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Honda Announces Closure of Swindon Plant

AS, A-Level, IB
AQA, Edexcel, OCR, IB, Eduqas, WJEC

Last updated 20 Feb 2019

The decision by Japanese car maker Honda to close their manufacturing plant at Swindon in Wiltshire is one of the most significant moments in the UK economy in recent times.

Best-selling car and light truck models worldwide in 2017 (in 1,000 units)


It is the first closure of an automobile manufacturing site in the UK for over a decade. The Japanese company argues that a period of unprecedented change in the global car industry lies behind the decision.

The Swindon plant has been operating below full capacity for some time and a sharp decline in demand for diesel vehicles including the Honda Civic has reduced production still further.

When a factory is operating below capacity, the average fixed cost of production rises since fixed costs are being spread over a smaller volume of production.

The Honda plant manufactures around 160,000 vehicles a year - which is relatively small by international standards. The Nissan plant in Washington, Tyne and Wear for example assembles over 400,000 vehicles a year as does the Jaguar Land-Rover plant at Solihull in the West Midlands.

It is hard to make sufficiently high profits when a factory is operating below capacity. Honda's investment will shift instead to countries where planned production volumes are much higher.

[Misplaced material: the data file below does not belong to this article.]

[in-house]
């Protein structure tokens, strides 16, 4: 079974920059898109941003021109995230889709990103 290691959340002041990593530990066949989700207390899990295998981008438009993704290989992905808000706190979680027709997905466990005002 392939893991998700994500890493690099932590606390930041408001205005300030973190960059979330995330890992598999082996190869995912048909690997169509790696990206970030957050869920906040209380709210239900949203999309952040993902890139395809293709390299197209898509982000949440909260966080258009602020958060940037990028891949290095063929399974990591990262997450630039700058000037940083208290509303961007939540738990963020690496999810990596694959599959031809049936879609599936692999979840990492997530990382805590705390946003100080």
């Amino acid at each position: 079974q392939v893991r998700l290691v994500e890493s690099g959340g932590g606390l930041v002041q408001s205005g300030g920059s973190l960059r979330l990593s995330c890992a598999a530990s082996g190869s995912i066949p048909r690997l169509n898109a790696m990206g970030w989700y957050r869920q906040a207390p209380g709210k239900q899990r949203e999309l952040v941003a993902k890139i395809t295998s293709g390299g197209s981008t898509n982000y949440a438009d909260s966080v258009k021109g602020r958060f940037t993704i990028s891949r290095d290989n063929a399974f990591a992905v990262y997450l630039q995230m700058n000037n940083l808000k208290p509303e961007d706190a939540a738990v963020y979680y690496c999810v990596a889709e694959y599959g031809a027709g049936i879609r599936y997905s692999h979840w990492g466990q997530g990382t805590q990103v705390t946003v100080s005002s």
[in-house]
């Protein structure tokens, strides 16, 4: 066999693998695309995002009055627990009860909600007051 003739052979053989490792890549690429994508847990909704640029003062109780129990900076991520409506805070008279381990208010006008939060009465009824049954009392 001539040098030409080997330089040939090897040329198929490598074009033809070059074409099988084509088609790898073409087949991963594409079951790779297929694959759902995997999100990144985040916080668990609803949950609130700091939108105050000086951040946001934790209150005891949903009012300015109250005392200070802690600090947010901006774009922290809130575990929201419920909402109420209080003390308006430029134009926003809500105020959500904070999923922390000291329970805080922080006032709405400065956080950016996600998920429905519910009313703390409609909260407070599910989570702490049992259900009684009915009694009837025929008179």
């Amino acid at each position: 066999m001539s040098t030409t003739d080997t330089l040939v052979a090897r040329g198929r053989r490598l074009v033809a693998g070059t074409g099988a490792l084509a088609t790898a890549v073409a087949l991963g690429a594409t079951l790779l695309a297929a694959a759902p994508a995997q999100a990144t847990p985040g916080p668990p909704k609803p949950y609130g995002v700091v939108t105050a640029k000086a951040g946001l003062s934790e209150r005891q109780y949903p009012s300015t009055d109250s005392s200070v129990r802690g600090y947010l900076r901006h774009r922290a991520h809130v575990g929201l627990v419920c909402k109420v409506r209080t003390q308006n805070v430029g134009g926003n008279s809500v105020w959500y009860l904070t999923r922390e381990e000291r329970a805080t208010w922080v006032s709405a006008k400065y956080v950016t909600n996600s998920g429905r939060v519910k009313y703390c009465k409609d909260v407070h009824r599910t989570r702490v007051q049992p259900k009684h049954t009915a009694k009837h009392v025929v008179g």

Another factor behind the move has been the recently-agreed free trade agreement between the European Union and Japan. With the gradual elimination of import tariffs between Japan and the EU, there is less of an incentive for Japanese car firms to locate within the EU to by-pass tariff barriers. Some element of reshoring seems to be taking place.

Where next for British car manufacturing? - BBC Newsnight

Economic impact of the planned closure:

The closure of a plant that employs over 3,000 workers will inevitably have a significant impact on both the local and regional economy.

  1. The direct loss of jobs from the factor closure
  2. A contraction of jobs in supply chain businesses e.g. component suppliers
  3. A negative multiplier effect is inevitable because falling incomes in Swindon and the surrounding area will lead to a drop in spending on retail services
  4. The likely decline in house prices may cause a negative wealth effect

In total, thousands more jobs are at risk. Much depends on the extent to which new jobs can be found - perhaps by granting Swindon enterprise zone status - and a possible rise in government investment in re-training programmes to improve the human capital of the workforce at Honda factory and reduce the risk of an increase in long-term structural unemployment.

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